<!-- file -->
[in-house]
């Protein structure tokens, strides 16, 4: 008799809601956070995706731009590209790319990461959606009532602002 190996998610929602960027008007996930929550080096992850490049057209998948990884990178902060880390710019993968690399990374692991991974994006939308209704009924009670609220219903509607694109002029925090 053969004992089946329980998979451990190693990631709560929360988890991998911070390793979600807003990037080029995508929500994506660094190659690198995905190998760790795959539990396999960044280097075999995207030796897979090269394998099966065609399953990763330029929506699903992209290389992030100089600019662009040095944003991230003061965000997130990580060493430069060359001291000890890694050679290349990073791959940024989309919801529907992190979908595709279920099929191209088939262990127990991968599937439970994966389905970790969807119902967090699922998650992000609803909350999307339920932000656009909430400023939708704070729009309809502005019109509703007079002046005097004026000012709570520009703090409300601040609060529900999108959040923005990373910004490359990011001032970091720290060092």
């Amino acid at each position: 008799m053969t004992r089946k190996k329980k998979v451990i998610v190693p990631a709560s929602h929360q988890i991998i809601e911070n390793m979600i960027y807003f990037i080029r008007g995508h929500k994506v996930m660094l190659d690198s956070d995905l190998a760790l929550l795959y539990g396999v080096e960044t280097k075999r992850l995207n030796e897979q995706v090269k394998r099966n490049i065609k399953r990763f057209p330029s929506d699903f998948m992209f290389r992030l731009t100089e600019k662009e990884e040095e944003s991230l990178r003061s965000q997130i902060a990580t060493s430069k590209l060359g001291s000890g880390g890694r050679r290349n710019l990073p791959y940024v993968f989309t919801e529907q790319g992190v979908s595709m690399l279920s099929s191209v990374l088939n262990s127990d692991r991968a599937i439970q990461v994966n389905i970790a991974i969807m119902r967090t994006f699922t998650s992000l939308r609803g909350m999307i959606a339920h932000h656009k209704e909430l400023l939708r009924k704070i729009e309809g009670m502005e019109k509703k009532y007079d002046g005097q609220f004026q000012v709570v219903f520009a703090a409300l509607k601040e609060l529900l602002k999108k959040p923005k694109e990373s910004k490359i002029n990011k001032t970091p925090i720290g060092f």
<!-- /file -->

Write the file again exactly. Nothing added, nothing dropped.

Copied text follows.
[in-house]
């Protein structure tokens, strides 16, 4: 008799809601956070995706731009590209790319990461959606009532602002 190996998610929602960027008007996930929550080096992850490049057209998948990884990178902060880390710019993968690399990374692991991974994006939308209704009924009670609220219903509607694109002029925090 053969004992089946329980998979451990190693990631709560929360988890991998911070390793979600807003990037080029995508929500994506660094190659690198995905190998760790795959539990396999960044280097075999995207030796897979090269394998099966065609399953990763330029929506699903992209290389992030100089600019662009040095944003991230003061965000997130990580060493430069060359001291000890890694050679290349990073791959940024989309919801529907992190979908595709279920099929191209088939262990127990991968599937439970994966389905970790969807119902967090699922998650992000609803909350999307339920932000656009909430400023939708704070729009309809502005019109509703007079002046005097004026000012709570520009703090409300601040609060529900999108959040923005990373910004490359990011001032970091720290060092």
């Amino acid at each position: 008799m053969t004992r089946k190996k329980k998979v451990i998610v190693p990631a709560s929602h929360q988890i991998i809601e911070n390793m979600i960027y807003f990037i080029r008007g995508h929500k994506v996930m660094l190659d690198s956070d995905l190998a760790l929550l795959y539990g396999v080096e960044t280097k075999r992850l995207n030796e897979q995706v090269k394998r099966n490049i065609k399953r990763f057209p330029s929506d699903f998948m992209f290389r992030l731009t100089e600019k662009e990884e040095e944003s991230l990178r003061s965000q997130i902060a990580t060493s430069k590209l060359g001291s000890g880390g890694r050679r290349n710019l990073p791959y940024v993968f989309t919801e529907q790319g992190v979908s595709m690399l279920s099929s191209v990374l088939n262990s127990d692991r991968a599937i439970q990461v994966n389905i970790a991974i969807m119902r967090t994006f699922t998650s992000l939308r609803g909350m999307i959606a339920h932000h656009k209704e909430l400023l939708r009924k704070i729009e309809g009670m502005e019109k509703k009532y007079d002046g005097q609220f004026q000012v709570v219903f520009a703090a409300l509607k601040e609060l529900l602002k999108k959040p923005k694109e990373s910004k490359i002029n990011k001032t970091p925090i720290g060092f």